Aside from the disaster victims, war refugees have too become an increasingly important issue in Turkey – now home to more than 1.5 million Syrians. In May, Assistant Professor Gökay Alpak of Gaziantep University introduced his cross-sectional study on PTSD among Syrian refugees in Turkey to the American Psychiatric Association (APA). The APA's news release reported that the study analyzed "the prevalence of PTSD among Syrian refugees who sought asylum in Turkey and explores its relation with various socio-economic issues." The study was conducted in a Gaziantep tent city last year and revealed that the frequency of PTSD was 33.5 percent, while the probability of having PTSD among Syrian refugees in the sample was 71 percent. As it can be understood, depression is commonly seen among war victims who are living close together in crowded camps. The findings also suggest PTSD might be an especially alarming mental health crisis among female refugees "who were exposed to two or more traumatic events and had a personal or family history of psychiatric disorder."

An earlier study titled "Research on Syrian Refugee Children," which was conducted by Bahçeşehir University researchers in collaboration with the New York University researchers, was the first in its field. The study's findings demonstrated that almost 50 percent of refugee children living near the Syrian border suffer from clinical depression and 35 percent were found with PTSD.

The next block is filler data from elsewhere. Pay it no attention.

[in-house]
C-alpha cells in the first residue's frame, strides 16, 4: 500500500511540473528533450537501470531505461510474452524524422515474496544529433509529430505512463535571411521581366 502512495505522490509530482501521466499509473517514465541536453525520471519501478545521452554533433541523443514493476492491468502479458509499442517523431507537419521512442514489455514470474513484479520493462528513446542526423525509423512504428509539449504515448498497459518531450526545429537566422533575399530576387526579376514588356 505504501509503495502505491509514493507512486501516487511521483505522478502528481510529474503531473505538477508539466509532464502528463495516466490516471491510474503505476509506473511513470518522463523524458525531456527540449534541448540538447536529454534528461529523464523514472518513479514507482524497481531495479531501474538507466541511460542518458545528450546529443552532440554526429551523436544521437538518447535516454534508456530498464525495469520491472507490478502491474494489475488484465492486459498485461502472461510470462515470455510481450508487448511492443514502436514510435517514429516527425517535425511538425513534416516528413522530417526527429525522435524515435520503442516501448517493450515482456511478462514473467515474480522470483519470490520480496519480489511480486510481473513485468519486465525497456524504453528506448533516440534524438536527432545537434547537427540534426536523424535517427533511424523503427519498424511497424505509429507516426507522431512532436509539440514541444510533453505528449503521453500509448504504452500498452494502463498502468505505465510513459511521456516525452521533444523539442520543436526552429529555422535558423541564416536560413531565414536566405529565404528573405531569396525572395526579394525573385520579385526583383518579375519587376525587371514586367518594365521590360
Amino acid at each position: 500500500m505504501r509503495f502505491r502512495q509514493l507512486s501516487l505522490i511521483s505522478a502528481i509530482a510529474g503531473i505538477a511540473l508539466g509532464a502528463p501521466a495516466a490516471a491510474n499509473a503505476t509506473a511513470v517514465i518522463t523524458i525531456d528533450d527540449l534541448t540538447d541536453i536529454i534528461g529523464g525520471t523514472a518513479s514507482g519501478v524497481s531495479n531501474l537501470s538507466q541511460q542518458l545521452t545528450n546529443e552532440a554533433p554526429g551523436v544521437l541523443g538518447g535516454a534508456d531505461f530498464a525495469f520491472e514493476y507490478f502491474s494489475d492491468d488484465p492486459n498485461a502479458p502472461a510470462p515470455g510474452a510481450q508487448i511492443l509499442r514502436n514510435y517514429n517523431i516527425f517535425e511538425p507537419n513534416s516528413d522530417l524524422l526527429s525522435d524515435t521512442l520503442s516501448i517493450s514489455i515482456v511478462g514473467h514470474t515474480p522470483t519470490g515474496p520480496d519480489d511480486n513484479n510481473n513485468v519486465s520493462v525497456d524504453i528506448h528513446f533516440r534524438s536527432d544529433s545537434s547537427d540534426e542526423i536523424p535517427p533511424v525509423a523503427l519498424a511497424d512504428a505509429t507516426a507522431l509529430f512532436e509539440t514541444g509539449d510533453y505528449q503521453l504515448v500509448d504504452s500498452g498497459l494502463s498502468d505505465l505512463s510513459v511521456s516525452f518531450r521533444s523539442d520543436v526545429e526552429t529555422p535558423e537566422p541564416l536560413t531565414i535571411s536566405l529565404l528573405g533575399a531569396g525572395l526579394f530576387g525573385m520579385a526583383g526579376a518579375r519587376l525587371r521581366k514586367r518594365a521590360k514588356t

According to psychological support professionals at the Disaster and Emergency Management Authority (AFAD), a significant portion of Syrian refugees in Turkey – slightly less among those in the camps – experience psychological problems. Additionally, almost one quarter of Syrian adult and child refugees living in camps develop sleeping disorders, a 2013-2014 AFAD survey reported. This figure is slightly less among adults and children in the camps. Considering their post-war psychosocial condition, 34 percent of refugees had fear reactions for six months as if the trauma was happening again. The psychological support professionals also told Daily Sabah that such reactions are still observed among the 14 percent of the surveyed refugees. Similarly, unwanted and recurring memories were identified in 29 percent of the refugees for six months.

In parallel with the abovementioned study, Syrian female refugees require slightly greater psychological support than male victims. AFAD professionals said that slightly more female victims in and out of the camps (55 and 49 percent respectively) think they need psychological support as compared to the male victims in and out of the camps (50 and 46 percent respectively).

Syrian adult and child refugees have also been offered psychosocial support including group therapy sessions and expert consultation. Although more refugees still require counseling services, a large portion of those who received mental health support were satisfied with the expert help and treatment.